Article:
While the over-field optical system is applied to the optical scanning devices of the above-mentioned embodiments, it is evident that the under-field optical system may be applied to the optical scanning devices.

The first invention provides an optical scanning device comprising:

a light source for emitting a light beam;

a polygon mirror for receiving the light beam from the light source and reflecting the light beam, the light beam being reflected while being moved in a fast scan direction with the rotation of the polygon mirror; and

a reflecting member having a reflecting surface positioned in a plane, the reflecting surface receiving the light beam from the light source and reflecting the light beam toward the polygon mirror, the light beam reflected by the reflecting surface being obliquely incident on each facet of the polygon mirror from a point high above another plane perpendicular to the rotary shaft of the polygon mirror, and the reflecting surface of the reflecting member receiving the light beam reflected by each face of the polygon mirror and reflecting again the received light beam. Since the optical scanning device is thus constructed, the size thereof is reduced, and has reduced incident and reflecting angles of the light beam to and from the polygon mirror, thereby preventing the scanning line from being curved. Further, the optical scanning device is free from the interruption of the optical path by the optical element.

The second invention provides an image forming apparatus comprising:

at least one optical scanning device of the first invention; and

at least one photoreceptor, the optical scanning device forming an image on the surface of the photoreceptor with the light beam that is moved in the fast scan direction.

Since the optical scanning device is thus constructed, the size thereof is reduced, and has reduced incident and reflecting angles of the light beam to and from the polygon mirror, thereby preventing the scanning line from being curved. Further, the image forming apparatus is free from the interruption of the optical path by the optical element.

As described above, a single reflecting mirror is disposed in the optical scanning device constructed according to the present invention. In device design, there is no need of considering the interruption of the light beams by the reflecting mirrors, which is essential to the conventional optical scanning device. The reflecting mirror may be disposed sufficiently close to the polygon mirror. The result is that the distance from the polygon mirror to the reflecting mirror may be reduced and hence, the size of the optical scanning device is reduced.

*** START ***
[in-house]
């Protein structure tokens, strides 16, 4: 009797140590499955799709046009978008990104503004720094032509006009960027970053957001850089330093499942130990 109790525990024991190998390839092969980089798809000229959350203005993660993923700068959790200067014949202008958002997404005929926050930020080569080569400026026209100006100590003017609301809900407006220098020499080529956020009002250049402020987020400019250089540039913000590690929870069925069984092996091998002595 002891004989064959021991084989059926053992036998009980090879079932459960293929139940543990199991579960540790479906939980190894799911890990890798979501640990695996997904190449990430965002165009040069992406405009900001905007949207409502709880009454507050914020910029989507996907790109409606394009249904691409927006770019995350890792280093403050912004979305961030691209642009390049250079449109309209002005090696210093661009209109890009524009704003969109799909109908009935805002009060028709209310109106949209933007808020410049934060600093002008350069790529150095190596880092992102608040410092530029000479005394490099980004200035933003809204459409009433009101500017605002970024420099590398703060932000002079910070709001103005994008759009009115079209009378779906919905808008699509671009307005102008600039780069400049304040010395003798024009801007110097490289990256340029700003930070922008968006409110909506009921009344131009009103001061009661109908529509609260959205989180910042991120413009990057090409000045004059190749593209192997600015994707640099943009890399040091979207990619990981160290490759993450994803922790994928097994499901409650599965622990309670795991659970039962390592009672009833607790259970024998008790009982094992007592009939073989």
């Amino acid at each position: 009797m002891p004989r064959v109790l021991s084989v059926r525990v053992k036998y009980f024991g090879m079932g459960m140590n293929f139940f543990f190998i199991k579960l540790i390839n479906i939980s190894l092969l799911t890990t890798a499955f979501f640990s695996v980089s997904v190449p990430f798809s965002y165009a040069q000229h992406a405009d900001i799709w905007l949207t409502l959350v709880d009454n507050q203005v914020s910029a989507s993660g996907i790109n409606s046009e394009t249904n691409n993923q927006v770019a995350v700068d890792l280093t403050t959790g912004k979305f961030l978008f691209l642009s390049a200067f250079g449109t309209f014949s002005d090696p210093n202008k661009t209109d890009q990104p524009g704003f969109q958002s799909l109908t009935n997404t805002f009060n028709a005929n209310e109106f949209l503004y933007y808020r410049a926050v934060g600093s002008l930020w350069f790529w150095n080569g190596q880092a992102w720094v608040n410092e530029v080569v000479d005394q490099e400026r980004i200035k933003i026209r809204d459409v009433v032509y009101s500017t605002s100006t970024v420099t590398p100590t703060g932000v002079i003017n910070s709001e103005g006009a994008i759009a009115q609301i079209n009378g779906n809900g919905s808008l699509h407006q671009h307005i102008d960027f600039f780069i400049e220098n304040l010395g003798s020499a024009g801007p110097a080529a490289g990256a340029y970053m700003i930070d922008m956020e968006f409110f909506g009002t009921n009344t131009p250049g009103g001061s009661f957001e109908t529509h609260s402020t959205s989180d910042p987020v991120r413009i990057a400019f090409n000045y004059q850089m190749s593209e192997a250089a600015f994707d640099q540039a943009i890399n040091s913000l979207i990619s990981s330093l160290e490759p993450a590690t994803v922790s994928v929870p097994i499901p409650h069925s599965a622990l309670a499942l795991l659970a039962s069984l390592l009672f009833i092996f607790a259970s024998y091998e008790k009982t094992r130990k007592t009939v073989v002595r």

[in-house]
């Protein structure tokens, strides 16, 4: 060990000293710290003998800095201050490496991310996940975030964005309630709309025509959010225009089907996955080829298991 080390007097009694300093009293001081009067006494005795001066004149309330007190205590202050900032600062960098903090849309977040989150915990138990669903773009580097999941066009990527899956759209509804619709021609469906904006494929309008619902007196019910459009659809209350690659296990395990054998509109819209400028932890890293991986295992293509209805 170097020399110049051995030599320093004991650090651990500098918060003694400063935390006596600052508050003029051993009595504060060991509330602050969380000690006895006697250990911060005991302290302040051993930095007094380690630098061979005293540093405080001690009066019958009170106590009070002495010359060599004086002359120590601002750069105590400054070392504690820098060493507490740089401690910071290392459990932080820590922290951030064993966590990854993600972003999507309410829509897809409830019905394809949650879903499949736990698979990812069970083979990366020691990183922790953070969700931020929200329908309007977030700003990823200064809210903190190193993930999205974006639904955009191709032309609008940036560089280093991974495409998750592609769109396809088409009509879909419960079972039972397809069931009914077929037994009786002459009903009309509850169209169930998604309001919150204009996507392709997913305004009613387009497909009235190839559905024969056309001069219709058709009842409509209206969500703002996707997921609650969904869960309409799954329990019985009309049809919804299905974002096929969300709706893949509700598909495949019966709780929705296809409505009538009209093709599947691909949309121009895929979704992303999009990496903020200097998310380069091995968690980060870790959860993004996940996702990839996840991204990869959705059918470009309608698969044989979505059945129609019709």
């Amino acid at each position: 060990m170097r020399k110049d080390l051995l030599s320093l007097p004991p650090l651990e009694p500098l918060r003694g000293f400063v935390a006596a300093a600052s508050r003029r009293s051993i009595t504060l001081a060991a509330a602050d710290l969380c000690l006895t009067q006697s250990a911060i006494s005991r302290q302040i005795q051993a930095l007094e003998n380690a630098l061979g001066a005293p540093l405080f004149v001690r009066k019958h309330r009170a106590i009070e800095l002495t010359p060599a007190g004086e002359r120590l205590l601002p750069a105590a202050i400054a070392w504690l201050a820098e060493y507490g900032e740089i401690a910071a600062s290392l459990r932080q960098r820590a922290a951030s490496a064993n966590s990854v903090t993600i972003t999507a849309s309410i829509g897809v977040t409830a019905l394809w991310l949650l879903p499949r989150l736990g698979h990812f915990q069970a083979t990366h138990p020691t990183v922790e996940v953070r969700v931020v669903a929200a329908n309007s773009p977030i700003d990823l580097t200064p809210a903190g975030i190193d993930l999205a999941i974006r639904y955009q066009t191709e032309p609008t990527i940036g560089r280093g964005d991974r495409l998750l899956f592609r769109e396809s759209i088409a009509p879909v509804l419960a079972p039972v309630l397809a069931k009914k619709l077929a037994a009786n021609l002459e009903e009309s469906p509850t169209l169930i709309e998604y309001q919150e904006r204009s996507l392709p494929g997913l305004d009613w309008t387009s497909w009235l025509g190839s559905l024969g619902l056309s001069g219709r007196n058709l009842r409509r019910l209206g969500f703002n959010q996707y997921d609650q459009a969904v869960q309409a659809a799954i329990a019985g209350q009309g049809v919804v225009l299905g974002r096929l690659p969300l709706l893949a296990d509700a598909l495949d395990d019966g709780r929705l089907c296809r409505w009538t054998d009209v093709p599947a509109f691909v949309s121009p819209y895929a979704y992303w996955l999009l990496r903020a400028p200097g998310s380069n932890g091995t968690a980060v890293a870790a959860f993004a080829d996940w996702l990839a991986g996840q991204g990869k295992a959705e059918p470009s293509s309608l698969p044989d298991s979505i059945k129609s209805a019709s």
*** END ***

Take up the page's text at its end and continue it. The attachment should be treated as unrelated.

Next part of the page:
The relative positions of the light source, two mirrors and the polygon mirror must be adjusted in the conventional optical scanning device using two reflecting mirrors. The position adjustment is complicated and troublesome. In the optical scanning device of the invention using the single reflecting mirror, the light beam that is first directed by the reflecting mirror to the polygon mirror advances to and hits a reflected image on the face of the polygon mirror, and the light beam that is last reflected by the mirror is reflected thereby as if it is emitted from the reflected image. With this feature, the relative positions of the mirror and the like may be adjusted while observing the reflected image. Further, there is no need of the mirror-to-mirror adjustment, as a matter of course. For this reason, the position adjustment is simple and easy in the optical scanning device of the invention.

Patent Citations
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Referenced by
Citing PatentFiling datePublication dateApplicantTitle
US6985640 *Jan 7, 2002Jan 10, 2006Xerox CorporationParallel non-iterative method of determining and correcting image skew
US7268928 *May 2, 2003Sep 11, 2007Matsushita Electric Industrial Co., Ltd.Photo scanner and image forming device
US7460146 *Oct 28, 2004Dec 2, 2008Towner David KDynamic correction of field curvature from a scanner
Classifications
U.S. Classification359/216.1, 347/261, 359/197.1
International ClassificationG02B26/12
Cooperative ClassificationG02B26/125, G02B26/124
European ClassificationG02B26/12F, G02B26/12E
Legal Events
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Feb 25, 1998ASAssignment
Owner name: FUJI XEROX CO., LTD., JAPAN
Free format text: ASSIGNMENT OF ASSIGNORS INTEREST;ASSIGNOR:NAKAIE, KATSUHIKO;REEL/FRAME:009025/0329
Effective date: 19980223